5 Things You Need To Know Today (August 8, 2018)
1. Beyoncé opens up about her emergency C-section and the pregnancy complication she experienced when giving birth to her twins.
There are a slew of societal and personal expectations around what a birth should be, and Beyoncé told Vogue magazine that not even she is immune to them. With the twins, things were different from during her first pregnancy. She suffered from toxemia (also known as pre-eclampsia), a pregnancy complication that leads to high blood pressure, and needed an emergency C-section followed by many weeks of monitoring her babies in the NICU. "During my recovery, I gave myself self-love and self-care, and I embraced being curvier. I was patient with myself and enjoyed my fuller curves. My kids and husband did, too." Thank you, Mama Bey. (Vogue)
2. Would you eat bugs if your gut health depended on it?
New research published in Scientific Reports finds that eating cricket powder might help decrease inflammation and make our microbiomes more diverse. The small study found that those who ate 15 grams of the powder in the mornings had lower levels of an inflammatory blood protein called TNF-alpha, which has been associated with cancer, IBS, and Alzheimer's, and higher levels of a healthy gut bacterium called Bifidobacterium animalis. (mindbodygreen)
3. Social media doesn't necessarily show the whole picture for those struggling with mental health.
A recent study published in the Depression and Anxiety Journal found that those who used social media the most frequently had almost three times the risk of depression—despite often posting outwardly happy photos. Researchers think posting on social media could be a form of reaching out and attempting to feel socially included. This study serves as an important reminder that social media doesn’t always reflect reality. (NPR)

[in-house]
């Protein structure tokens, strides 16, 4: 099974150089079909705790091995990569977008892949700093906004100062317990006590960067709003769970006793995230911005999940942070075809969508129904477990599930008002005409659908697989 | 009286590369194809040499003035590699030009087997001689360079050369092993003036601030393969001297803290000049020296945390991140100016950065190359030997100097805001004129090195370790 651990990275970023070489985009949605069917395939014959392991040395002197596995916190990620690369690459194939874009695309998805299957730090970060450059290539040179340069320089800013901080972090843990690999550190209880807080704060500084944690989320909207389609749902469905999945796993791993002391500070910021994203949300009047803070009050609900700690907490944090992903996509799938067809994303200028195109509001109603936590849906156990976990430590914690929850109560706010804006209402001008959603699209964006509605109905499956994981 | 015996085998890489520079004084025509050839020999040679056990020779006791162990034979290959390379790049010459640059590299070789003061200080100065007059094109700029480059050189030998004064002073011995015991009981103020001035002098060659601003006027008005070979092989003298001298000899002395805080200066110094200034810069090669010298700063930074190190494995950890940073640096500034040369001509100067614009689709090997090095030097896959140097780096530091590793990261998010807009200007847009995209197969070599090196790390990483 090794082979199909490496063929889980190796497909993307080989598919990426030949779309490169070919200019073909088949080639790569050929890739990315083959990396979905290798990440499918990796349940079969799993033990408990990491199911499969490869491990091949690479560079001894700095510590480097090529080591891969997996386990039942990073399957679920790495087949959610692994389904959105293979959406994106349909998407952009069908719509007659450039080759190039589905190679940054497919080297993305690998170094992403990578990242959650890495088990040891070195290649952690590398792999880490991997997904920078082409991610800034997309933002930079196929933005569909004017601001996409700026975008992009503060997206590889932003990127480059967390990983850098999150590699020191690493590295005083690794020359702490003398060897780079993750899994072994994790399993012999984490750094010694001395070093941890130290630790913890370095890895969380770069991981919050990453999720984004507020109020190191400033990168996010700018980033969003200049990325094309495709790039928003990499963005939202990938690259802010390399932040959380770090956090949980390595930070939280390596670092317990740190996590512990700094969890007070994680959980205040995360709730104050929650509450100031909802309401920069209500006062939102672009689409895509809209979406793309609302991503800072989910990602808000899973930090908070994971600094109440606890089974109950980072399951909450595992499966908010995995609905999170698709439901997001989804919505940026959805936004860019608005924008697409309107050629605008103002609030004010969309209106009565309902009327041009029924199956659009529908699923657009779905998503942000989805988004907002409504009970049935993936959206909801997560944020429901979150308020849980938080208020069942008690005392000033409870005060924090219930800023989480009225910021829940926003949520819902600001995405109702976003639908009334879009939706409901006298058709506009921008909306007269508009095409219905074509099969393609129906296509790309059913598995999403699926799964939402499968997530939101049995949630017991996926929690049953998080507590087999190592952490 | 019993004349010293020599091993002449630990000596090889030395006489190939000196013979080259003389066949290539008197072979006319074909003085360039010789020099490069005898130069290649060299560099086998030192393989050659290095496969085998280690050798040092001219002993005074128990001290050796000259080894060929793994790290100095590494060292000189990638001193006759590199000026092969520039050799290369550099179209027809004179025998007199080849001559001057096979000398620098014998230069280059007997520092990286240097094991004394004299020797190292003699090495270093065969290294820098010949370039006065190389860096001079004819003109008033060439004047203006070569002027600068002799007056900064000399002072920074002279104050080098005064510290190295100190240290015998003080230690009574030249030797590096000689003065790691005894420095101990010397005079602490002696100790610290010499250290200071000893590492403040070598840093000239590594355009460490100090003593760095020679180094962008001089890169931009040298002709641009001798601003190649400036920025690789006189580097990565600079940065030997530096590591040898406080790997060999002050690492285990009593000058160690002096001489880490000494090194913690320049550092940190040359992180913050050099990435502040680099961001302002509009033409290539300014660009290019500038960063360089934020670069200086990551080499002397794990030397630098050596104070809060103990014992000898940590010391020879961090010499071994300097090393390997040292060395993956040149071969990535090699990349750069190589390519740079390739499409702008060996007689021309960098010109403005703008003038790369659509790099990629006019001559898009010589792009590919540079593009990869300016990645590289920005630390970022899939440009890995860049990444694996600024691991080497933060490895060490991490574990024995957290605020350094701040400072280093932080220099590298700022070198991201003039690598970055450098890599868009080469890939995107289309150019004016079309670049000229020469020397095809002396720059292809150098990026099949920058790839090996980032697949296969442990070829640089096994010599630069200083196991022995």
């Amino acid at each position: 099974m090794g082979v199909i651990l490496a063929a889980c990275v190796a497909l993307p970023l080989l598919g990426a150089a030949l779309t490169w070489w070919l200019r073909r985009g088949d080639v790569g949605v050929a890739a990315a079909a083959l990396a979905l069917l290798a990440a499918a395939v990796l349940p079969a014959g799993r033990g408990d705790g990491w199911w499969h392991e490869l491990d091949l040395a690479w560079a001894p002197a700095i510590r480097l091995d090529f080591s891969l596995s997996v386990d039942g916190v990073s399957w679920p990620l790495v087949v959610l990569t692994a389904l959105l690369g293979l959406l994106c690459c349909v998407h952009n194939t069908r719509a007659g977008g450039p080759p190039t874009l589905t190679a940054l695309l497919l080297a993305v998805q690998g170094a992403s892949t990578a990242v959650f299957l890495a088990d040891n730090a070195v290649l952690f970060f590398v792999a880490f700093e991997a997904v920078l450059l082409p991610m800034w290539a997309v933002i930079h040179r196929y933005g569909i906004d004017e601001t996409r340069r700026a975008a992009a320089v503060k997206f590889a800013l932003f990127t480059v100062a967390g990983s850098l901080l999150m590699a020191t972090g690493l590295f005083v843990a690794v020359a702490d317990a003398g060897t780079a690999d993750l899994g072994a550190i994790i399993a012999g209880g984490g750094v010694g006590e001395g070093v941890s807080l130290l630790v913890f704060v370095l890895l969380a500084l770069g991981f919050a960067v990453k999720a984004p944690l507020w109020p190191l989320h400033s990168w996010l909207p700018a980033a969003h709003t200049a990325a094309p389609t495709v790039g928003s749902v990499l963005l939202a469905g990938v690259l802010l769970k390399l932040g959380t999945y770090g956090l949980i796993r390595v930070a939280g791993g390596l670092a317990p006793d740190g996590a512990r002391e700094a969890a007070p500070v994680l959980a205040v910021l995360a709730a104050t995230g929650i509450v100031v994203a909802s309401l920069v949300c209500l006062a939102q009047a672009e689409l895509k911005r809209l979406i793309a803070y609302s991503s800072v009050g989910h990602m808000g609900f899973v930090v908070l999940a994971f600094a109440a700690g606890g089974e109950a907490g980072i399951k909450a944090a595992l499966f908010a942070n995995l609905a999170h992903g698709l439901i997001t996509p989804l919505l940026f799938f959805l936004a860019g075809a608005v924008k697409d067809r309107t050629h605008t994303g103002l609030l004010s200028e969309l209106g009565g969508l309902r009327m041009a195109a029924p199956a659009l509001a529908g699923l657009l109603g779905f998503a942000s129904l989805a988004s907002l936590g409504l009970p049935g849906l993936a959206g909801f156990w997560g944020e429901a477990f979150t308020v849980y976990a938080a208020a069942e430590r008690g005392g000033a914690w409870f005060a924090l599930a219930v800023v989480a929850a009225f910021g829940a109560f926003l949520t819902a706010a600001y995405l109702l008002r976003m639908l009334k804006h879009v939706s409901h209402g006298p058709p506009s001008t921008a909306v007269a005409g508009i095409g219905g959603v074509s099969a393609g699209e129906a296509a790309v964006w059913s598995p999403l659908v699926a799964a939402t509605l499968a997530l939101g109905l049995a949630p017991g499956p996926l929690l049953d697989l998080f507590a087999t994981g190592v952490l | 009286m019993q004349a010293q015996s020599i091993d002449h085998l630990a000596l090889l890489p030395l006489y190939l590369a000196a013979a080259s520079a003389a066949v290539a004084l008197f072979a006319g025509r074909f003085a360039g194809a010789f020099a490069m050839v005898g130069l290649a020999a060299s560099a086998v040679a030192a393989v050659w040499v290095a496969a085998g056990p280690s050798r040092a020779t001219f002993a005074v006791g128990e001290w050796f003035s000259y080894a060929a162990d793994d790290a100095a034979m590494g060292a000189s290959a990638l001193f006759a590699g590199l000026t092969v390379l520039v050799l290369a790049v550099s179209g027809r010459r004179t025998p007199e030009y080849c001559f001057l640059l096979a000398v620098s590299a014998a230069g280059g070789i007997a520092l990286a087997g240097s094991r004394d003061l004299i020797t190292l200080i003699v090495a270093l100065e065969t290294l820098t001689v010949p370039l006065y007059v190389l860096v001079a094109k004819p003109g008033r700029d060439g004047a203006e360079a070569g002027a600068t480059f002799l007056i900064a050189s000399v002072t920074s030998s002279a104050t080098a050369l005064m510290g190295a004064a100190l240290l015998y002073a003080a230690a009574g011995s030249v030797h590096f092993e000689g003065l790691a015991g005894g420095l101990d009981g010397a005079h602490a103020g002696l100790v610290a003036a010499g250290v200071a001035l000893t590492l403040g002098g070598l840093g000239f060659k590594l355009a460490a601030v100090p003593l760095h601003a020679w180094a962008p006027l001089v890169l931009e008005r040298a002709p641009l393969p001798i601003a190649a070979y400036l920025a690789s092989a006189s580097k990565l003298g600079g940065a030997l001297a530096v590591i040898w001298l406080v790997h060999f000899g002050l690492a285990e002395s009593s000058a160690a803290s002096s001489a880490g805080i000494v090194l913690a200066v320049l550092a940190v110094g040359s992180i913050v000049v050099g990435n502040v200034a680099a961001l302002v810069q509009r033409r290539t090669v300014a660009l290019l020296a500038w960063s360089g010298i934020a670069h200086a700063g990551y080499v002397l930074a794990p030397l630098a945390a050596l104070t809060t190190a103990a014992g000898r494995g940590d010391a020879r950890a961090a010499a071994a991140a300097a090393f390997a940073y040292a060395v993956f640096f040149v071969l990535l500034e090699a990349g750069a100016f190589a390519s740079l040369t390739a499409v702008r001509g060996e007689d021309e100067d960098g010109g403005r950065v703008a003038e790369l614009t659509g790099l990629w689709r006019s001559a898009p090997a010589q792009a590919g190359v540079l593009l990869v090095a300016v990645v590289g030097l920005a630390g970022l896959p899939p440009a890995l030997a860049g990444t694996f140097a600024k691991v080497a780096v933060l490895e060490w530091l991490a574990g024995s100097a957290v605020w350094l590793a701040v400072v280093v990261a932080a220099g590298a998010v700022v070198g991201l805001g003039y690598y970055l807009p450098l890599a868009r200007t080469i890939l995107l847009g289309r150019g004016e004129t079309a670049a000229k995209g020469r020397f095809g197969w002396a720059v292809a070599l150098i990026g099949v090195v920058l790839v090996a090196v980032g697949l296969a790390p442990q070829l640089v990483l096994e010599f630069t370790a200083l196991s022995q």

4. Stressed-out people expect the worst—but it might not be a bad thing.
New research published in the Journal of Neuroscience reveals that the optimism bias—our brain’s tendency to see more good news than bad—disappears when people feel threatened or anxious. Under stress, study participants became vigilant about any kind of bad news and were able to process it better than relaxed participants. So the good news about stress—if any—is that it "increases the ability to learn about hazards," said the paper’s co-lead author, "which could be desirable," depending on the circumstances. (Medical Xpress)
5. Are female doctors > male doctors?
A new study analyzed almost 600,000 heart attack cases and found that patients were less likely to die if they were being treated by a female doctor. The trend was particularly true for female patients being treated by a female doctor, whose risk of dying decreased from 13.6 percent to 12 percent. More research is needed on the topic, but the lead author on the study also explained, "Our work corroborates prior research showing that female doctors tend to produce better patient outcomes than male doctors." (BBC)